Murray said: “The Glasgow incident is an example of what happens when the government are not proactive.
“There is cross-party support for our campaign but every time there are questions on it there are similar answers that they are working on it. I don’t know how long they can keep saying that and not take action.
“We’re not asking for a complete ban on these protests. I think as long as there’s an option for people to walk in and out without having to see them, that’s the most important thing.”
Grieve added: “70% of Scottish women live in health board areas that have had clinics targeted in the past five years.”
Northern Ireland and Spain have both passed buffer-zone laws recently. In the former, it was the first time the assembly members had passed pro-choice legislation.
Thankfully, after a period of impasse, it would appear Scotland may now follow in their footsteps, with a members’ bill in favour of buffer zones set to be launched by Green MSP Gillian Mackay imminently.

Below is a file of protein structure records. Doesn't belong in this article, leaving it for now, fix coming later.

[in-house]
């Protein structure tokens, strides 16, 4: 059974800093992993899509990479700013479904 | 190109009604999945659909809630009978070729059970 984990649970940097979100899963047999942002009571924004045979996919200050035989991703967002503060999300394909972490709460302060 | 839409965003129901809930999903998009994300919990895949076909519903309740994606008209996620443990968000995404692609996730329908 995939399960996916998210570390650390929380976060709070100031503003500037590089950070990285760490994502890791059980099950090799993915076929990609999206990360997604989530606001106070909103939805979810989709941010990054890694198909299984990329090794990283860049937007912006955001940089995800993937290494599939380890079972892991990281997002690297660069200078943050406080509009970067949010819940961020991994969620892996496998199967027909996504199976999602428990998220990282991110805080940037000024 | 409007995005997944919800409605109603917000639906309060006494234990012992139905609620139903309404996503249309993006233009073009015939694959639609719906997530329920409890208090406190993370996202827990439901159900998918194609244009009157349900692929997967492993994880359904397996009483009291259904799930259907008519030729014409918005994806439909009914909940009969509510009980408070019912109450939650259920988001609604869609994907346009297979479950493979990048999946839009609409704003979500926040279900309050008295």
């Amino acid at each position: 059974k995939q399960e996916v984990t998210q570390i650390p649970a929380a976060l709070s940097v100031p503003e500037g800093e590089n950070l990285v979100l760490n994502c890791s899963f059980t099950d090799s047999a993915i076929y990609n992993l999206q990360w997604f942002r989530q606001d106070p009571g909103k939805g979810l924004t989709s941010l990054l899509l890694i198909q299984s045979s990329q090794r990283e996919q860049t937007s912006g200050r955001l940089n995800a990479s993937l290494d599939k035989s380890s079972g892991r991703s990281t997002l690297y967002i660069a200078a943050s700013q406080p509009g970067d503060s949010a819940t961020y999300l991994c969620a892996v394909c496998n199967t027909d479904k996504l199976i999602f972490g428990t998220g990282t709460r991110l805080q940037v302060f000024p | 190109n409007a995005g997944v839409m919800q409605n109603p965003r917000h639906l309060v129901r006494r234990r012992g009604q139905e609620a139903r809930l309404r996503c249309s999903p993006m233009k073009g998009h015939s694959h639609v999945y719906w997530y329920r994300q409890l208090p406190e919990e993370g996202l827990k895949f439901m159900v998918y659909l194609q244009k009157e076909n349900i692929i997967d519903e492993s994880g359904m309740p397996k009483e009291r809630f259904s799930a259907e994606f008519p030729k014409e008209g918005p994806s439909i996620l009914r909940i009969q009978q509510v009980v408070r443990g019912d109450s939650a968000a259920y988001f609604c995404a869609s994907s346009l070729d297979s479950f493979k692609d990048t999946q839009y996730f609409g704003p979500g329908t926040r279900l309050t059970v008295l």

A 12-week consultation will then be launched before a summary of findings goes back to committee. The proposed legislation would then have to go through several votes in parliament before being adopted.
Todd has also convened a working group with Cosla, police and affected councils and health boards to find an “appropriate way forward”.
It’s a long road ahead, but after months of frustration, Grieve said she is confident the legislation will eventually pass.
SHE added: “I think they are realising it’s an issue that’s not going to go away.
“I’m confident the political will is there but it’s just the technicalities and making sure we keep the pressure on the Government.”
Todd said in a statement: “I condemn any attempts to intimidate women as they choose to access abortion services.
“I have convened a working group with partners to seek to find an appropriate way forward in relation to protests or vigils outside clinics.
“We are looking forward to Gillian Mackay bringing forward her members’ bill and I have committed to work constructively with her.”